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Lincolnshire solar park granted consent

Words: Laura Edgar
Solar Panels / iStock: 895028314

Energy secretary Kwasi Kwarteng has granted a development consent order (DCO) for Little Crow Solar Park in Scunthorpe, Lincolnshire.

The consent was granted in line with a recommendation from the Planning Inspectorate, the examining authority.

The solar park will be delivered on a site amounting to 226 hectares, most of which is agricultural land, located east of the British Steel site and north-west of the village of Broughton. Mixed deciduous and coniferous woodland lies to the north and east of the site, as well as some woodland to the south, which provides separation between the solar park and Broughton’s residential area.

Consent was sought for the construction, operation, maintenance and decommissioning of Little Crow Solar Park. It will have a gross electrical output capacity of over 50 megawatts.

Consent was also sought for associated development, including an electrical storage facility with a capacity of up to 90MW, as well as connection infrastructure. It will have an operational life of 35 years.

According to the decision letter, the examining authority considered that the solar would be “broadly consistent’ with the objectives in Overarching National Policy Statement for Energy (NPS EN-1) and National Policy Statement for Renewable Energy (NPS EN-3) for generating electricity. It believes it is also “generally compliant” with the National Planning Policy Framework (NPPF), in particular part 14, which addresses meeting the challenge of climate change. Kwarteng agreed.

The examining authority also considered local policies set out by North Lincolnshire Council and its local impact report. The council would prefer a brownfield site for the solar park, but confirmed that there is not a suitable one available because of the development’s size. The council acknowledged some conflict with its policies but that the solar park would increase the use of renewable energy, which is supported by policy CS2.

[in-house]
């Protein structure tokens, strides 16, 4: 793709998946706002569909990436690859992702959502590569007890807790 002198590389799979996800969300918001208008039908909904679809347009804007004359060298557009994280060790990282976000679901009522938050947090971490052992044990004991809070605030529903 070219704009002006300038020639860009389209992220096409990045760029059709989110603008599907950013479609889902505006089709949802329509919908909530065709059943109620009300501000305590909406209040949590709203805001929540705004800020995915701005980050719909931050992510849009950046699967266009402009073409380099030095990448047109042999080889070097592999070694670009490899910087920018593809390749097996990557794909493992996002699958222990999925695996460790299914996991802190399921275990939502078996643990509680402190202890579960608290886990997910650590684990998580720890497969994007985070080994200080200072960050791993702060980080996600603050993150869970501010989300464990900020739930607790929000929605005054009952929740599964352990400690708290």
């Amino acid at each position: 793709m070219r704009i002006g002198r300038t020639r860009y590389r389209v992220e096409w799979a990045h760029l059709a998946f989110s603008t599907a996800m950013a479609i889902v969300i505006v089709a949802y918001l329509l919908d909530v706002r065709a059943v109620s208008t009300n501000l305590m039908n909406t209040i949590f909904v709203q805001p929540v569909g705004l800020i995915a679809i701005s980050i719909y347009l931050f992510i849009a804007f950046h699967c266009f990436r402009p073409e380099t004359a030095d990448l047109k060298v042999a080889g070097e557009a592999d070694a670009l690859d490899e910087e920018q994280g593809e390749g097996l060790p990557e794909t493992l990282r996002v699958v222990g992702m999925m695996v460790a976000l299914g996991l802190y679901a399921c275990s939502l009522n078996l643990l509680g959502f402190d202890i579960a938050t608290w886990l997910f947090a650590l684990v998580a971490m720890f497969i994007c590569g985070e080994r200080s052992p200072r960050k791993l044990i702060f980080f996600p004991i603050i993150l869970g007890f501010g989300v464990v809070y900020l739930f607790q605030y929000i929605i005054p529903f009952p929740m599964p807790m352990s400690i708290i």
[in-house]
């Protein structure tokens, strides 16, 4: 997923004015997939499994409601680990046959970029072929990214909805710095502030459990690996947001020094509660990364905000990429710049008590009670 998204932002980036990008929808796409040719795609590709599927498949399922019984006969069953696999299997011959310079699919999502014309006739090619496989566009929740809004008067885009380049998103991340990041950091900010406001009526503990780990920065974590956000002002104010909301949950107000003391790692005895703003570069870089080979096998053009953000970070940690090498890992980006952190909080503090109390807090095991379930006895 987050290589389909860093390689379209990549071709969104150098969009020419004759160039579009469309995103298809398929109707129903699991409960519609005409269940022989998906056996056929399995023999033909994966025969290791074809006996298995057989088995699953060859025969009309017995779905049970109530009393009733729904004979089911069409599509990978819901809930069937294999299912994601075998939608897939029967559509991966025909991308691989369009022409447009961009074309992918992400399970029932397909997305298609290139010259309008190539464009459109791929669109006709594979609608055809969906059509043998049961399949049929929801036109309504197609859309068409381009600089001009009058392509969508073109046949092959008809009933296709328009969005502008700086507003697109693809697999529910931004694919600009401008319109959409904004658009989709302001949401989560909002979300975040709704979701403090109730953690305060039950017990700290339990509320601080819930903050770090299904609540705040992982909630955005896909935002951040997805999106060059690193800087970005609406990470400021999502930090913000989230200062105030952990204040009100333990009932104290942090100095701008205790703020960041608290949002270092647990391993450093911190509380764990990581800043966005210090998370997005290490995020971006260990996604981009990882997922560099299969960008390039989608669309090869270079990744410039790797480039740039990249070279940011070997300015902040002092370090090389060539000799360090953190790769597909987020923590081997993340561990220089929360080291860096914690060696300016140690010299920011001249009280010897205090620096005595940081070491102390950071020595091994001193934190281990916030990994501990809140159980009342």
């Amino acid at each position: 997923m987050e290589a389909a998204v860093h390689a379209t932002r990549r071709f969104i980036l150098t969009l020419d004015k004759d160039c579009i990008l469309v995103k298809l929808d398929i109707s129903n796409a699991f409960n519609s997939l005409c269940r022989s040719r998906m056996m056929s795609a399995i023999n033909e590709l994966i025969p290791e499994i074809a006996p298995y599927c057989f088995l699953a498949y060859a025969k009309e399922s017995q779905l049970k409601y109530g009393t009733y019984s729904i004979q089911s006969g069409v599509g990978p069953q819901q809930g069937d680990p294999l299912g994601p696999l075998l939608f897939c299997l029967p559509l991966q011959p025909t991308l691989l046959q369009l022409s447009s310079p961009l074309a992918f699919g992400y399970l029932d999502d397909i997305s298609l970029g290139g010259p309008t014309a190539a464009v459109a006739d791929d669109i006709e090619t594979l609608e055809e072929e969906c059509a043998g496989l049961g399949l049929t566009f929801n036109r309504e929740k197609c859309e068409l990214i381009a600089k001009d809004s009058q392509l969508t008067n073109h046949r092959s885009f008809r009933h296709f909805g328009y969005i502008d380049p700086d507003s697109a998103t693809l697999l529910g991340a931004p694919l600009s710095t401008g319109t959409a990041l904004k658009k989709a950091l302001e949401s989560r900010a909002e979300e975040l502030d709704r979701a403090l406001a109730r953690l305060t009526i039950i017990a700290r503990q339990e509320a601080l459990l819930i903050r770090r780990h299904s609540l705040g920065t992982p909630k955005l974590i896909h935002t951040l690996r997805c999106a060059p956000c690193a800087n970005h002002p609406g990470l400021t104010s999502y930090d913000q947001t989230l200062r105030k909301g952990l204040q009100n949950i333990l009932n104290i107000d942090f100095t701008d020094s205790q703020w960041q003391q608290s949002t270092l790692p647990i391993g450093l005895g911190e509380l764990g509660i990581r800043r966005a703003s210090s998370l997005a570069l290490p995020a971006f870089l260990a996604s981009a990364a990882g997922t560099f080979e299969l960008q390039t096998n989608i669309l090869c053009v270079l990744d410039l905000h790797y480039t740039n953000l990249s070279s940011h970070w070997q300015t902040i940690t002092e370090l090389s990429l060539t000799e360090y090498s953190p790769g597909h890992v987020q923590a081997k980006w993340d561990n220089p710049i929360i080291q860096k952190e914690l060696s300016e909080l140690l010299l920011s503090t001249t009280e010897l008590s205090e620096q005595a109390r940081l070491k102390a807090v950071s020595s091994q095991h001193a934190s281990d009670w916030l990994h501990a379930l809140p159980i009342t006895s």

Beyond the limits of the DCO, the examining authority considered that there would be “no significant landscape effects” during the construction, operation and decommissioning of the solar park. However, it considered there would be “an adverse effect” for users of a footpath that crosses the order limits. “In the absence of evidence noting the number of users of the footpath, or submissions during the examination in relation to this footpath, the examining authority considered visual harm for all phases of the proposed development would be outweighed by the benefits associated with the generation of electricity from a renewable source”.

The examining authority and secretary of state agreed that the development would have a neutral effect on the historic environment; that effects on ecology would be neutral in the planning balance; effects resulting from traffic, transport and noise would be neutral in the planning balance; and air quality was neutral in the planning balance.

They also agreed that socio-economic effects weighed moderately for the development in the planning balance.

The decision letter states: “The secretary of state has considered all the merits and disbenefits of the proposed development, and concluded that, on balance, its benefits outweigh its negative impacts.” Kwarteng granted the DCO.

The decision letter and all other documents can be found on the Planning Inspectorate website.

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